At least once a day, I feel like I’m dying inside. Usually, this comes when Ms. Malin, our amazing Head of School, reminds me that her and I have an agreement that there is no place for her and I to fuss and chide about broken promises. Every impulse tells me to be the policeman, but that would undermine the entire Acton system.

In Acton Academy, we have several systems of accountability. We have the Studio Contract, which I have written about. There is a contract of promises Eagles make to each other (do not distract, speak with kindness and encouragement, etc.), a Socratic Rules of Engagement for our Discussions, and our Guardrails (my own rules for safety. They are set in stone). Breaking these means learners can ask for Eagle Bucks. Eagle Bucks are hard to earn, easy to lose, and are achieved by earning points in their Core Skill systems. Earning Eagle Bucks means the ability to buy prizes from the Eagle Buck Store, while losing them means lower freedom levels, strikes for finishing in a deficit, and eventually weightier consequences for continual failure to progress.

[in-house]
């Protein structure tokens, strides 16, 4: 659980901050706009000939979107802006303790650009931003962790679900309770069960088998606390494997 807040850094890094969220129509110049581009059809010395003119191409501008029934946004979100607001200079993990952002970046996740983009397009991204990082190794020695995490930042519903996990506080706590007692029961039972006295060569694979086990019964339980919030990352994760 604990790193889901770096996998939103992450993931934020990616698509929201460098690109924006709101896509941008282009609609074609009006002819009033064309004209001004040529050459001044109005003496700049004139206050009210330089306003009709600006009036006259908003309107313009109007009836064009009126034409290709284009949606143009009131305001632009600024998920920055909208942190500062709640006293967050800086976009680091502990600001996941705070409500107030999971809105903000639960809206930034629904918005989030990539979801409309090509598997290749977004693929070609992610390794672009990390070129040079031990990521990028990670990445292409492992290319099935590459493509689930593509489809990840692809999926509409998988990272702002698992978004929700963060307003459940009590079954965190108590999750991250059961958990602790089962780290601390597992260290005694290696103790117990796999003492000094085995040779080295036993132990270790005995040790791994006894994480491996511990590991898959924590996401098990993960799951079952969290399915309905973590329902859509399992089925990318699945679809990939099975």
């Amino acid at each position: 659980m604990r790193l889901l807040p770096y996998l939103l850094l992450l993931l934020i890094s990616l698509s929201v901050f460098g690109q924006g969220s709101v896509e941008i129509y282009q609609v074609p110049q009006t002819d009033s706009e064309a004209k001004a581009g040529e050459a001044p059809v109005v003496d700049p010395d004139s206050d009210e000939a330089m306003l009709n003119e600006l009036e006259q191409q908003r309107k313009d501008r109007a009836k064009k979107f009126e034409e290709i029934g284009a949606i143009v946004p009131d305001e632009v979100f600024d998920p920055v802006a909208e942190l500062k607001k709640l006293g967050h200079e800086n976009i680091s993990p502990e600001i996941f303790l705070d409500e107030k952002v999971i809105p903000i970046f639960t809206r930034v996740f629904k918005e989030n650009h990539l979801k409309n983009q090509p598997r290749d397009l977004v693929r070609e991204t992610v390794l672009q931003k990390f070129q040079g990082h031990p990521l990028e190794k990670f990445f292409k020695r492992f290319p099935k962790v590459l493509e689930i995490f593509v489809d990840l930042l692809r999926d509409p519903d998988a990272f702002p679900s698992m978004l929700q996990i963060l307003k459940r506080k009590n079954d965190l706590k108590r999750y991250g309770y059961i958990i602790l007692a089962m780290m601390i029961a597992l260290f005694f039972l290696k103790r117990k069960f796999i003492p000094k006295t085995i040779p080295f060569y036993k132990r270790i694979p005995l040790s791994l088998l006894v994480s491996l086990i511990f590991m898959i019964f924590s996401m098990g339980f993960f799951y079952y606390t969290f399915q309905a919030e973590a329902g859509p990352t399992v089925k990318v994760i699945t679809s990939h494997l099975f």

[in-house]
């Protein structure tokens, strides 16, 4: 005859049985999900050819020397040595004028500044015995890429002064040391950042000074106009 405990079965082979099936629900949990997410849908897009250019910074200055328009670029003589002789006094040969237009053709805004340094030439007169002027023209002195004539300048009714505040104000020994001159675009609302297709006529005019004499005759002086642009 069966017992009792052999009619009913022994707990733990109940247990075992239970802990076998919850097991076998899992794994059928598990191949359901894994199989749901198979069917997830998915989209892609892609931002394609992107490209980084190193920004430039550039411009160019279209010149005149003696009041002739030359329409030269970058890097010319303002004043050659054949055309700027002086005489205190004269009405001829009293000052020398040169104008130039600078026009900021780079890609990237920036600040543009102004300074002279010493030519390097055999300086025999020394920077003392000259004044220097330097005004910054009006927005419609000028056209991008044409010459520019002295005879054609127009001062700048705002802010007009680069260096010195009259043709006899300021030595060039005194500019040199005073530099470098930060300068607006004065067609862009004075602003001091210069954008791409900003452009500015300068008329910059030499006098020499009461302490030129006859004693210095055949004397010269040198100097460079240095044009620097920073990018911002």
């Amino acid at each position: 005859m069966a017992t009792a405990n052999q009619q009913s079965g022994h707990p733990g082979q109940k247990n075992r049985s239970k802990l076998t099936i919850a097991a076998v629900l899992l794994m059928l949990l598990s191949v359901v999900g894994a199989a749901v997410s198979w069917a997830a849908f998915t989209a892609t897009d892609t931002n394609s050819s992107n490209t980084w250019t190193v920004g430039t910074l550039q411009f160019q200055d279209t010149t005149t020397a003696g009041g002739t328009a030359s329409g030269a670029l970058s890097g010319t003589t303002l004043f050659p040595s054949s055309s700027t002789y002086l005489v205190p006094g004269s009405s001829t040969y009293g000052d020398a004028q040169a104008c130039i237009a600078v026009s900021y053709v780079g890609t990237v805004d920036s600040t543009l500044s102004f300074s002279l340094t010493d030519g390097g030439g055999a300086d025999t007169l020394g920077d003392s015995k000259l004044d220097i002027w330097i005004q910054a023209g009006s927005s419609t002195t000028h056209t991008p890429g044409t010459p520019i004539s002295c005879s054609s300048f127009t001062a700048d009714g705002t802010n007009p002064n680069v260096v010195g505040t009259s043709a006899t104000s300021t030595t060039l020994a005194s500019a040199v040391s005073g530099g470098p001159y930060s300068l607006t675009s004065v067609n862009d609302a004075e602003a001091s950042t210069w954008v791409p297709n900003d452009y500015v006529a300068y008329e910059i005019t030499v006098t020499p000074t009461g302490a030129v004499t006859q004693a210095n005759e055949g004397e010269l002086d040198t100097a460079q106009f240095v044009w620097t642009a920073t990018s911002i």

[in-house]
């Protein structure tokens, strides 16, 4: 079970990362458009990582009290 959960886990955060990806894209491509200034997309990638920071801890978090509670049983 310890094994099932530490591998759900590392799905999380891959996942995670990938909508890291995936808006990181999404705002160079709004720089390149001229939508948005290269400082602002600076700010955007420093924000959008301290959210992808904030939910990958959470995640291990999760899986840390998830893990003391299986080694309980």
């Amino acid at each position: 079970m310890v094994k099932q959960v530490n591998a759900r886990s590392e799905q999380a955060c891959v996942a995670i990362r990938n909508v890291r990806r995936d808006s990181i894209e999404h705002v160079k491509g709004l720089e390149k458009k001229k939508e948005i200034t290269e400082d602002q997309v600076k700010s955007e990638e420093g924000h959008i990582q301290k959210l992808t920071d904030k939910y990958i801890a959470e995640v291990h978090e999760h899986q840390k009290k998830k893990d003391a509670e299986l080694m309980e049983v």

I am now repeating myself, because I know I’ve talked about all this before. My point is, none of this will work unless there is miserable failure, which is what these first weeks is about. Ms. Malin also struggles seeing this, but we remind each other that failure is where the learning happens. We are gritting our teeth as we watch them struggle, but struggle creates tough-mindedness. And tough-mindedness and warm-heartedness are the two qualities with which Eagles will evaluate each other. Tough but kind. This is the aim at Acton, and it only comes at the end of failure.

A note from Mrs. Malin

  • reward effort
  • fail early fail cheaply
  • embrace failure as an opportunity

A talk on failure from a successful business person